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Clackamas River bike/ped bridge re-opens tomorrow after two year closure

Posted by on November 26th, 2008 at 12:08 pm

View of the new construction
as of 11/21/08.
(Photo: Clackamas County)

After an arson fire burned through several key support columns in August of 2006, the 82nd Drive/Park Place bike/ped bridge (map) over the Clackamas River (between Gladstone and Oregon City) is slated to officially re-open tomorrow.

In a newsletter from Clackamas County’s Water Environment Services division, county Board Chair Lynn Peterson said, “We know the public is eager for this work to be completed…and the public can once again enjoy this important pedestrian and bicycle access across the river.”

More info at RiverHealth.org

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matt piciozilfondelHillsonsHank Sheppardhanmade Recent comment authors
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jgadamski
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jgadamski

I am happy to see this reopen, as it provides a much safer crossing than having to use McLoughlin or the Park Place overpass @ I205. My hope is it is so well used, that vandals don’t feel safe doing their bad stuff.

John Russell
Guest

I’m glad that this is finally going to reopen. Now, I hate to be a cynic, but how quickly would this have been rebuilt had it been motorists who had been inconvenienced with a detour of over 2 miles? As a pedestrian, that would be at least a 40-minute long walk. All of this when cyclists can’t use that short stretch of I-205 over the Clackamas.

Oh well, at least it’s fixed now.

John Lascurettes
Guest

Well, John, we can tell you when N. Vancouver avenue is fixed how long it would take. Currently, there’s still a significant and confusing detour.

But I’m guessing about two years: http://trimet.org/news/releases/oct23_line8reroute.htm

K'Tesh
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K'Tesh

I’m happy to hear that this is opened finally. I turned around here once on one of my midwinter rides because the surrounding area was so confusing and scary for someone who isn’t familiar with it.

Hopefully the bridge is now arson proof, or if not, under close watch.

I might have to take a trip out there again and see what I missed.

John Russell
Guest

At least with the Vancouver Ave bridge, the detour is only a few short blocks. And it’s in an industrial area, as opposed to being in the middle of a park. Unfortunately, living in Vancouver, WA, that is my preferred route in riding to Downtown Portland.

To be honest though, I’ll just slip between the barricades if no one official is looking my way. If the bridge can hold itself up, then I doubt the 200 lbs of me and my bike can bring it down.

Now, just wait until one of the Columbia River bridges is damaged. I bet those tens of thousands of commuters in their SOVs will get to the powers that be a bit more quickly.

As Vonnegut said, “Another flaw in the human character is that everybody wants to build and nobody wants to do maintenance.”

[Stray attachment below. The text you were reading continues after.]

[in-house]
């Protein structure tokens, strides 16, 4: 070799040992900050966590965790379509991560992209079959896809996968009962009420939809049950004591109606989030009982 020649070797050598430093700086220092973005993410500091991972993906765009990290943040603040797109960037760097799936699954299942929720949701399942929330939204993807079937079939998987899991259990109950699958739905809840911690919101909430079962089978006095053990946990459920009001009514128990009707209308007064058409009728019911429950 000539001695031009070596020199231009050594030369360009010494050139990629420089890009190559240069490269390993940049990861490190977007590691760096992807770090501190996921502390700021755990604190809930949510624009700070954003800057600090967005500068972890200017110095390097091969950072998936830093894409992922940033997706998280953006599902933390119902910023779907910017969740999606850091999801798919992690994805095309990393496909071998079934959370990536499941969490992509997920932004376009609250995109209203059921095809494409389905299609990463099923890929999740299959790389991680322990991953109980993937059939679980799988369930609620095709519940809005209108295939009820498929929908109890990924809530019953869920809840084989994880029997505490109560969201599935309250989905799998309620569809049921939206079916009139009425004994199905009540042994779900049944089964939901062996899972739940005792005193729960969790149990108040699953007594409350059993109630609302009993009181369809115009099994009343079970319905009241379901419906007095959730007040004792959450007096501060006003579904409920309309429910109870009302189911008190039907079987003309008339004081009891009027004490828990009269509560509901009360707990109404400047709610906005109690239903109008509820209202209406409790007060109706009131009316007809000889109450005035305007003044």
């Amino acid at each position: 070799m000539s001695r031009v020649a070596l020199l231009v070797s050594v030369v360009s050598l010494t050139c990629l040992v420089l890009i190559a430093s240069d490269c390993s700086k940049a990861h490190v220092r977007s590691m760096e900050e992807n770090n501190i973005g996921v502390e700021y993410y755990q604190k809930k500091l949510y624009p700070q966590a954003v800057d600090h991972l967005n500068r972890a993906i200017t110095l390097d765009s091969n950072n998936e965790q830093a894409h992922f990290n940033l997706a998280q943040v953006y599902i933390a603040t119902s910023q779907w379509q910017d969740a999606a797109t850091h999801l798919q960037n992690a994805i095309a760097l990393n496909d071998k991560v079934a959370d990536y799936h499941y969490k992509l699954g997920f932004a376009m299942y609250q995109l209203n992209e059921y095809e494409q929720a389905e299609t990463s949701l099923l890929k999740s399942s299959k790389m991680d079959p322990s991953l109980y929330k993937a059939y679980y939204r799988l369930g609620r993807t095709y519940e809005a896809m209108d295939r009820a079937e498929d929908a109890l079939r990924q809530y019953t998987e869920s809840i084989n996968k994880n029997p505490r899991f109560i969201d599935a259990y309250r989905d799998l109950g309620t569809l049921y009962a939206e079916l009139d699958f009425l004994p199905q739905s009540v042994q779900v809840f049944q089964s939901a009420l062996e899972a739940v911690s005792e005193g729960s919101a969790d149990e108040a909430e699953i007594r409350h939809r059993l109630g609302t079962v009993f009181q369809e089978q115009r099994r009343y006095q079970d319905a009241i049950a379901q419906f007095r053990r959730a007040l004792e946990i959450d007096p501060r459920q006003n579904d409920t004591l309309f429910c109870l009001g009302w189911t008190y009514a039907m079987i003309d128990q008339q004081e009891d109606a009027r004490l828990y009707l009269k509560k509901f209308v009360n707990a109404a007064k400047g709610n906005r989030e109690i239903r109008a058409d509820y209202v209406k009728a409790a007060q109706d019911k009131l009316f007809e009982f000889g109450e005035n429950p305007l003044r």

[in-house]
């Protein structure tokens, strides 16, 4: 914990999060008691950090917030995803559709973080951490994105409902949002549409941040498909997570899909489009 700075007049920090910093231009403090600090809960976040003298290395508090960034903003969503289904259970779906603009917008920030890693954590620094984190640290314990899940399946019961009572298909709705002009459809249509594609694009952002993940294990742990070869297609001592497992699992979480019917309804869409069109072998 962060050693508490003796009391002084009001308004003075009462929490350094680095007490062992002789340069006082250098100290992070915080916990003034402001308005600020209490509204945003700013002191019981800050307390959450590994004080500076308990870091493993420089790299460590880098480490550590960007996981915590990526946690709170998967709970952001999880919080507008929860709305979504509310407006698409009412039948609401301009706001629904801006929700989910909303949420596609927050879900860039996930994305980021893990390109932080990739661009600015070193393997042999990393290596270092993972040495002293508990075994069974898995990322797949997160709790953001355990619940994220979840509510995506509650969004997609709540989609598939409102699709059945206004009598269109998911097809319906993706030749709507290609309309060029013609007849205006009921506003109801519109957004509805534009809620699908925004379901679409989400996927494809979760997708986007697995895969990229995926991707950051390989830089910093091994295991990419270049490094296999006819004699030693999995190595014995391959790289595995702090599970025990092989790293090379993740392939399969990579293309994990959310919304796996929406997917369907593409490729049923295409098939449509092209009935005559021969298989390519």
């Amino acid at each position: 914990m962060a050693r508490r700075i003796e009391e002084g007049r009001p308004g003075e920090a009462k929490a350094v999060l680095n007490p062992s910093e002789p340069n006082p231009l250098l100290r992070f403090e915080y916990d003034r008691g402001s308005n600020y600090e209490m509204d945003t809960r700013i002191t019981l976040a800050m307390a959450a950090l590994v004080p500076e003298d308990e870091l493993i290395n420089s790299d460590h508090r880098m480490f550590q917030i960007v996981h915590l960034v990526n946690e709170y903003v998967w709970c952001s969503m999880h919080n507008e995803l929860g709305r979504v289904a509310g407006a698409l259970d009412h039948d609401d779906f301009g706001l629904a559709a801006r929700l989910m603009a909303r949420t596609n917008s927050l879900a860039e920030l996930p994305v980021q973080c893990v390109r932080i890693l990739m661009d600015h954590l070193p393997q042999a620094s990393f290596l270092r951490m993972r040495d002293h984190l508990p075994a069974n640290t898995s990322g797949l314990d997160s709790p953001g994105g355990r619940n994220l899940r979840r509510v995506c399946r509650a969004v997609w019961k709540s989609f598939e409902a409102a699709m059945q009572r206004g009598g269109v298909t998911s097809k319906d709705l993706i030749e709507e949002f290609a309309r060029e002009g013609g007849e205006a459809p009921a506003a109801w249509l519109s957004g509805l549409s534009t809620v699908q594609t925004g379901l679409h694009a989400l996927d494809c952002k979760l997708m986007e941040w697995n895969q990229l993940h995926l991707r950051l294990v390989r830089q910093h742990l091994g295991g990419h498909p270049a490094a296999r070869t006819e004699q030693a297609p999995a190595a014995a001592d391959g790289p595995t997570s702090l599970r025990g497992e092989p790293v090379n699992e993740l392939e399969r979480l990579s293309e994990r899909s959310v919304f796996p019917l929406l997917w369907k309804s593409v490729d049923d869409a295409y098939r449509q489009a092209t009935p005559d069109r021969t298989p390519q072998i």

hanmade
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hanmade

If you want to go to the bridge and you are coming from Sweetwater corridor, ride the trolley trail. It’s a little muddy this time of year, but totally cool. It starts at SE Park Ave near the top of McLoughlin hill. Just look above you and follow the telephone wires above your head. Now that the bridge is open, the trail continues around Clackamette lake. Eventually you can work your way back to the trail or River Rd. It’s a nice loop ride.

Hank Sheppard
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Hank Sheppard

Was this the bridge for old Oregon City streetcar which made its last run in ’58?

Hillsons
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Hillsons

amazing, many times have I had to detour around this, I’m even going to use it tomorrow! Another thing to be thankful for.

zilfondel
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zilfondel

Err, where is this “trolley trail” that connects to the Springwater Trail Corridor? I’ve never heard of it.

matt picio
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zilfondel (#9) – hanmade is being a little premature. You can’t ride the Trolley Trail yet, but you can ride its right-of-way. The Trolley Trail is a multi-use path under development in Clackamas County from Waterfront Park in Milwaukie to Jennings & McLoughlin. It runs along the old EPTC railroad line that linked Golf Junction in Sellwood and the paper mill in Oregon City. When completed, it will be a 14′ paved path.

Currently, the right-of-way for the entire trail has been purchased or otherwise acquired, the entire length has been surveyed, and construction of the first segment is slated for 2010. A dirt trail runs along the current ROW from Park Avenue south past Roethe Road.

More info is available here:
http://tinyurl.com/647pop
http://tinyurl.com/5hnj5m

The Trolley Trail does not connect to the Springwater Corridor, it starts about 2 miles south. It can be easily reached from the Springwater via either SE 17th Avenue or SE Main.

matt picio
Guest

Hank (#7) – yes it was.